Amazonas is Brazil’s largest state, spanning almost 1.6 million sq km. You could fit four Germanys within its borders with room left over for, say, Greece. It is here that the massive Solimões, Negro and Madeira rivers converge to form the Rio Amazonas, the granddaddy of them all.
Pará doesn’t have the name ‘Amazonas’ like the state next door, so it might be easy to think it’s not part of ‘the Amazon’ either. In fact, Pará has some terrific Amazonian destinations: The national forest along the Rio Tapajós has monster trees and a fascinating living history of rubber boom and bust, and is reachable via the laid-back beach town of Alter do Chão.
The atmosphere-laden colonial city of São Luís; its tranquil but gorgeous neighbor, Alcântara; and the wild natural beauty of the Parque Nacional dos Lençóis Maranhenses have put the Northeast’s furthest-flung state firmly on the travel map. The coastal route from Jericoacoara (Ceará) to the Lençóis Maranhenses is an adventure in itself.
Manaus is the Amazon’s largest city, an incongruous pocket of urbanity in the middle of the jungle, a major port for ocean vessels that’s 1500km from the ocean. The rainforest has a population density half that of Mongolia’s, but the journey there invariably begins in (or passes through) this bustling city. Don’t be surprised if you feel a little out of whack.
North and south of Florianópolis, fine sand and big surf attract beachcombers, sunbathers and surfers. Inland, the Serra Geral runs parallel to the coast, protecting some of southern Brazil’s most remote destinations. This is where Santa Catarina’s German and Italian heritage endures most tenaciously.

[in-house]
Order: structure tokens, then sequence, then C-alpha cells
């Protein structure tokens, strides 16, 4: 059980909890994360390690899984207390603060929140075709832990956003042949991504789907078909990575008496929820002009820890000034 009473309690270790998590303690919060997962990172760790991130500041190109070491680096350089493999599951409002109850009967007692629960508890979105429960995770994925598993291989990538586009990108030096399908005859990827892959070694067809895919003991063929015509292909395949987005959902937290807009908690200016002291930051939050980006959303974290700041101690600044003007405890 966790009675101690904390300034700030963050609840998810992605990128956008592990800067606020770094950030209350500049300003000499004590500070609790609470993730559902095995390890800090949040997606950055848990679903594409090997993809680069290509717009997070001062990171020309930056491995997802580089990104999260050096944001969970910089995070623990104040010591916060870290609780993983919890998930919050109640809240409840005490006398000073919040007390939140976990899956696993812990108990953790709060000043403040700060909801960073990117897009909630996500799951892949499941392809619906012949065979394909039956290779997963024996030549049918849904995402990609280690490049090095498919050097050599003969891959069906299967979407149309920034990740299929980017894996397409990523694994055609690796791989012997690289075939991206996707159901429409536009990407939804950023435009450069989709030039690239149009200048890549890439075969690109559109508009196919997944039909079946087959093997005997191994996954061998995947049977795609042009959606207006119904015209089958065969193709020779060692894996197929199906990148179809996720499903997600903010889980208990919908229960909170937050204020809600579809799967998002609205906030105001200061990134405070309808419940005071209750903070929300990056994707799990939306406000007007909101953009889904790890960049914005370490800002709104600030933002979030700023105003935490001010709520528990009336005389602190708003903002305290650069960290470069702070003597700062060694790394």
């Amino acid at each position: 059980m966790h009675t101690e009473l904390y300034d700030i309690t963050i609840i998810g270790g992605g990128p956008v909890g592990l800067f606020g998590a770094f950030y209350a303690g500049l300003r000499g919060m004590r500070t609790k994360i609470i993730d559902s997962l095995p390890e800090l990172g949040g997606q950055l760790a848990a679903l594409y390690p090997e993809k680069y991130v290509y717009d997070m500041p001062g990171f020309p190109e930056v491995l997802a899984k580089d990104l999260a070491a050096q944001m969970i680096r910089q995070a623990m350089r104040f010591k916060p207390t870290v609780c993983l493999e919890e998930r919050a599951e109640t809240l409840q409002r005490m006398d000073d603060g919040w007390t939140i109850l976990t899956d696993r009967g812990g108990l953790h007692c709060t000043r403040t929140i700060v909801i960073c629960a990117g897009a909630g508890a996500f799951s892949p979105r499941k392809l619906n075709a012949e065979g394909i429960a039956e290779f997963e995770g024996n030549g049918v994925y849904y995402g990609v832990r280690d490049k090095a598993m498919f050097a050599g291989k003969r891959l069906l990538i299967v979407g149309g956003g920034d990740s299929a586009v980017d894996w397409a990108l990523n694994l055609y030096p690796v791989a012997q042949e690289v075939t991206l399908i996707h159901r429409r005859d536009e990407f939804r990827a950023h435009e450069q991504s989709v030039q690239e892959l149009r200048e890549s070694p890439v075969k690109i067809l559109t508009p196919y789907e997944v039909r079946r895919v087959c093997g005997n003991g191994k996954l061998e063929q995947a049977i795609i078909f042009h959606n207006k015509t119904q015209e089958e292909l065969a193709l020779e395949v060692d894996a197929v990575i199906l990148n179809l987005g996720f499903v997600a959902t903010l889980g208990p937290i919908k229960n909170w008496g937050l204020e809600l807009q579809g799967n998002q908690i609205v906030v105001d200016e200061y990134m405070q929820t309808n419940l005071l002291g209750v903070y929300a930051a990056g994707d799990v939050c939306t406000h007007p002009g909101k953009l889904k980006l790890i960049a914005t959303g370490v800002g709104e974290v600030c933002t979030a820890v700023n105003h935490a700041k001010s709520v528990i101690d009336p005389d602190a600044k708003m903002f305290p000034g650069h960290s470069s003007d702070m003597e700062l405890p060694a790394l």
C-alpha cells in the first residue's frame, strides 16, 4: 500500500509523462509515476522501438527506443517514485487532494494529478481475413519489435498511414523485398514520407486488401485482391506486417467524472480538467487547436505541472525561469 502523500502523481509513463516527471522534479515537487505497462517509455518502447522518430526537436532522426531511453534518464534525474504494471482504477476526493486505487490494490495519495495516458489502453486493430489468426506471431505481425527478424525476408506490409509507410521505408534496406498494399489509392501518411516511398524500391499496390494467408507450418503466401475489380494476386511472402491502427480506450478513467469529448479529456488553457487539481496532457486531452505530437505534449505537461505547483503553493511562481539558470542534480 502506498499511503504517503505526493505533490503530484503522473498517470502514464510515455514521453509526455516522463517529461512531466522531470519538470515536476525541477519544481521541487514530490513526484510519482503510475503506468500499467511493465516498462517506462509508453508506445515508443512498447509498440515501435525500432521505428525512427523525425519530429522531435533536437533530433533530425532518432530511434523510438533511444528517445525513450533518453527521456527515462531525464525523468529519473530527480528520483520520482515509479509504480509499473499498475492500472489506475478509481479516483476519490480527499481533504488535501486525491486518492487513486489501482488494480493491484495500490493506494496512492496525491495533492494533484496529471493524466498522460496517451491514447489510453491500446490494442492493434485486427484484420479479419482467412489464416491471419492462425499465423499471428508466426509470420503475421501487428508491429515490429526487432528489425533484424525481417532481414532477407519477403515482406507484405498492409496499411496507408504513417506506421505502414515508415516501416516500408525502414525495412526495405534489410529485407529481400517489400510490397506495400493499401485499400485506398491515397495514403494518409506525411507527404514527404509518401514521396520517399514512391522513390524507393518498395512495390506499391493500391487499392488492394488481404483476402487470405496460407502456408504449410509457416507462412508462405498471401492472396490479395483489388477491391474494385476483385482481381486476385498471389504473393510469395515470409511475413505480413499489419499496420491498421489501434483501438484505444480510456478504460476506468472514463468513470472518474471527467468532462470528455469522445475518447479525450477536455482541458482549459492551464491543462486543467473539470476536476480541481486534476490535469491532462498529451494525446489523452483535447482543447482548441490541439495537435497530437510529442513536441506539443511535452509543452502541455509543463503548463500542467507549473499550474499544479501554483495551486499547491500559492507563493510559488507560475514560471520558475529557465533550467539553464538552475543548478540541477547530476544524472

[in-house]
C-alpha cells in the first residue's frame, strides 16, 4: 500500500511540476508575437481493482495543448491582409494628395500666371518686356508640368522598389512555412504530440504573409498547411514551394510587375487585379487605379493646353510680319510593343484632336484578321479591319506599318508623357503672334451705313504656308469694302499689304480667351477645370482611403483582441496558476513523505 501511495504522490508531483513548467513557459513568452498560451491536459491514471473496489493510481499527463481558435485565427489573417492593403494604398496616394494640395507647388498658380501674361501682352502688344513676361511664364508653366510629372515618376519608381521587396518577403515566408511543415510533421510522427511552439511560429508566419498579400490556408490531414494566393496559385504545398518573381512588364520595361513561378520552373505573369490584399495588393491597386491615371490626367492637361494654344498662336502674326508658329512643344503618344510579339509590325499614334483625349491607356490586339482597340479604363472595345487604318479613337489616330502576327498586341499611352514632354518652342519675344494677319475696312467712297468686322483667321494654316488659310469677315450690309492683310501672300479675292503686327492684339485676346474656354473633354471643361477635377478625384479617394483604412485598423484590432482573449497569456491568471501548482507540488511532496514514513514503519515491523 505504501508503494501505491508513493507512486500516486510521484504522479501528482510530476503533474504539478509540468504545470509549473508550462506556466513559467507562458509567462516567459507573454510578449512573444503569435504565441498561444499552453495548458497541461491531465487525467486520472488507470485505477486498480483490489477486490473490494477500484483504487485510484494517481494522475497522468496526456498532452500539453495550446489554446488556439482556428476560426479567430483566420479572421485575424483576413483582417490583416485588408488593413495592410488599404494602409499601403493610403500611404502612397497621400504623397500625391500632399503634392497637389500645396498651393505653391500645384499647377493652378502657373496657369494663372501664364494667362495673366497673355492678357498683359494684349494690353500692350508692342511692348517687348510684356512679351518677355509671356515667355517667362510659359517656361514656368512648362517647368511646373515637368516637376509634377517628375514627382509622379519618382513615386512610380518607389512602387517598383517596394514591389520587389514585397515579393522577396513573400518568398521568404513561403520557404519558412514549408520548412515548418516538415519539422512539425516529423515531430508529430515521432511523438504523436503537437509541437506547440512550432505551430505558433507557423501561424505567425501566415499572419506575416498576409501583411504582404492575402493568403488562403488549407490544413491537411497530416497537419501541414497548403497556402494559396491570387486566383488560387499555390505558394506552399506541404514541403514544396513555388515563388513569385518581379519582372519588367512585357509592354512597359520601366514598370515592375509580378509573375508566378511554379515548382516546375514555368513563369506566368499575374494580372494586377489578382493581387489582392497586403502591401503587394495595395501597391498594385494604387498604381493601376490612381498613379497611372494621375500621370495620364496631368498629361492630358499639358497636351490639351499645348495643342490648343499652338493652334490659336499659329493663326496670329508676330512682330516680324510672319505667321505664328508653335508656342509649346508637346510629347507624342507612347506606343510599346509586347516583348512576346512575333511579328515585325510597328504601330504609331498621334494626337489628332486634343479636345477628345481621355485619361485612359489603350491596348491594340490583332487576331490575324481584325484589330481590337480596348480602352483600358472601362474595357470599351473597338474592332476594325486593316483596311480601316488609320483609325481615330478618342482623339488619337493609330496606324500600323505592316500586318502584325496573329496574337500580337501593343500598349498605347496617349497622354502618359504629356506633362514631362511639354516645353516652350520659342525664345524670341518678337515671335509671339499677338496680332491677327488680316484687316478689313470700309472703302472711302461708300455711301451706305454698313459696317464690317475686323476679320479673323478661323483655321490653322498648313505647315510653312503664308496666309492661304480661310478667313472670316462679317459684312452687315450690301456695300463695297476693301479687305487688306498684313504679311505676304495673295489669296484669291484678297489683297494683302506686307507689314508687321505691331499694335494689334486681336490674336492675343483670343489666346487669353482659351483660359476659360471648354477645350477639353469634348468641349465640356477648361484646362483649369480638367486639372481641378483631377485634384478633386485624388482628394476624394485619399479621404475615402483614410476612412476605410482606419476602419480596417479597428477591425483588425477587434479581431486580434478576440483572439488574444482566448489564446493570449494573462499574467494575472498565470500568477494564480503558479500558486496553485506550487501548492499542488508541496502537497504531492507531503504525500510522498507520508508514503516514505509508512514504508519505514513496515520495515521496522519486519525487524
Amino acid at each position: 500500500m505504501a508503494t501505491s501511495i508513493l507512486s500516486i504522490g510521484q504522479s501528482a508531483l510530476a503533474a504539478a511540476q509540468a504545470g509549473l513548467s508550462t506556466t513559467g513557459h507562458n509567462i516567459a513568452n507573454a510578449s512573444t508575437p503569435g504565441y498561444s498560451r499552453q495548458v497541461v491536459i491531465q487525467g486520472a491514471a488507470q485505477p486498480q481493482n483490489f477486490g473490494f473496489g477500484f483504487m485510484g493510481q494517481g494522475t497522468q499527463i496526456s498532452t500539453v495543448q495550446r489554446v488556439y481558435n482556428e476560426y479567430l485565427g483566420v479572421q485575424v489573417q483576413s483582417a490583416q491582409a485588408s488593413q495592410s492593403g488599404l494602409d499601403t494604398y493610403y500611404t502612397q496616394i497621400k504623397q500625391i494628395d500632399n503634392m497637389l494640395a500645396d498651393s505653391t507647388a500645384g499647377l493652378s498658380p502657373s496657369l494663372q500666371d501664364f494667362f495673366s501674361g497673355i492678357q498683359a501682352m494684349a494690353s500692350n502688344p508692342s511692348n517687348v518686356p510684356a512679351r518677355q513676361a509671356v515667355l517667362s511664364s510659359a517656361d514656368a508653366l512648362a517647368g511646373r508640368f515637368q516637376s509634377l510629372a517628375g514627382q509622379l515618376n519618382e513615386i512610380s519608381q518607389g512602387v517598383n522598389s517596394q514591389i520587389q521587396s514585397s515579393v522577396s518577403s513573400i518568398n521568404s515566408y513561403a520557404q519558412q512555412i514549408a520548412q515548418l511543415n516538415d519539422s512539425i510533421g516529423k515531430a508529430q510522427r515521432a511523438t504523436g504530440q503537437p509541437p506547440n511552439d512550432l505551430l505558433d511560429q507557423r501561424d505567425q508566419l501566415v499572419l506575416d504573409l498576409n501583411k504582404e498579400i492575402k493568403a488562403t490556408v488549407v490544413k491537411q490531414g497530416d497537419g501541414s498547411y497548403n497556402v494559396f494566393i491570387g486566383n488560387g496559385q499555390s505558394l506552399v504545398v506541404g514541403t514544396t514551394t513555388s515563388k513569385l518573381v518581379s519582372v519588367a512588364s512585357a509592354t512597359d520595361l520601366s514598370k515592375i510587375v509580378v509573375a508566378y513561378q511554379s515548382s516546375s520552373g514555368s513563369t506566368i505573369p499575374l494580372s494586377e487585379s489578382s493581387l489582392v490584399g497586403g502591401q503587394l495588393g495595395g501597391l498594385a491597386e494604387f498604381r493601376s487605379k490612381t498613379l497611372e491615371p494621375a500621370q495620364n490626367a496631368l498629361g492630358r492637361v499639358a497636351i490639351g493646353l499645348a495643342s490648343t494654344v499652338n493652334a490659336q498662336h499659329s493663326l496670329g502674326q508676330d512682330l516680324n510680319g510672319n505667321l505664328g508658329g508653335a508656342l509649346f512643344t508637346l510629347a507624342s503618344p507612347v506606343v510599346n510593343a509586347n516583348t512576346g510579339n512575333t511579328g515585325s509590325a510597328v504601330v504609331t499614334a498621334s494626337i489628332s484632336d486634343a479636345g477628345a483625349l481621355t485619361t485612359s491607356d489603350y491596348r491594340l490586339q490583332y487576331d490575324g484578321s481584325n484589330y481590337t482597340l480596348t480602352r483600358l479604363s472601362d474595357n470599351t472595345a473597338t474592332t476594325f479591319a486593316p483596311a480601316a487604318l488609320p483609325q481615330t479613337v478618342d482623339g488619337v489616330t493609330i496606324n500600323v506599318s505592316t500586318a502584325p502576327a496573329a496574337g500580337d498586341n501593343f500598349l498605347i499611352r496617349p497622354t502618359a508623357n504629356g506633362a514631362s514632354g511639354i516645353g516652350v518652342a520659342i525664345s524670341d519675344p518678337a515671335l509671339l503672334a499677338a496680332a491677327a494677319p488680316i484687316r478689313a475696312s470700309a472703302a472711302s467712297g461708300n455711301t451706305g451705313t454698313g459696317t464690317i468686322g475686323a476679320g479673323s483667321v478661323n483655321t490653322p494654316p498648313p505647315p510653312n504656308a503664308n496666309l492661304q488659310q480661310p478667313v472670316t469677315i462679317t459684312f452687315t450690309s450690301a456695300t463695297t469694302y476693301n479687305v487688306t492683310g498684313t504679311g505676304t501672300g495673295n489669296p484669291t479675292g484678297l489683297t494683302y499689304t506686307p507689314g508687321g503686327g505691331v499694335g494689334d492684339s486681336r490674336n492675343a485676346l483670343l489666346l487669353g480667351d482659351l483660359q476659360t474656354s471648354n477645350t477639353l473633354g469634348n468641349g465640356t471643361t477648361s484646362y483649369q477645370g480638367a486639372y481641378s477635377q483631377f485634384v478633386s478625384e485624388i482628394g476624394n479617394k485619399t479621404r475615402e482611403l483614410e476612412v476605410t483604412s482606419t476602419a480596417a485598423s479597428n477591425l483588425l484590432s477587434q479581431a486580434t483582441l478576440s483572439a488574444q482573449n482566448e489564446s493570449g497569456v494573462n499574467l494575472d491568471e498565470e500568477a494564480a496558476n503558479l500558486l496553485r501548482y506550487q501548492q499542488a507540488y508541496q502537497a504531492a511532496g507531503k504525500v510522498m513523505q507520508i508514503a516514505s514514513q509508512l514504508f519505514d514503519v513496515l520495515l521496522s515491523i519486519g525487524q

Mato Grosso Do Sul
Mato Grosso do Sul was created in 1977 when the military government decided it would be the best way to administer and develop such a large region (cynics claimed it was to provide more high-paying bureaucratic jobs for cronies). But even before the split, the area had a different economic and social makeup from the northern Mato Grosso.
Goiás is a vast and wild state of green hills and deep valleys, dominated by the picturesque cerrado so typical of central Brazil. Agriculture is big business here, with soya, biodiesel and ethanol industries making this one of the wealthiest states in the country, albeit at the expense of the landscape.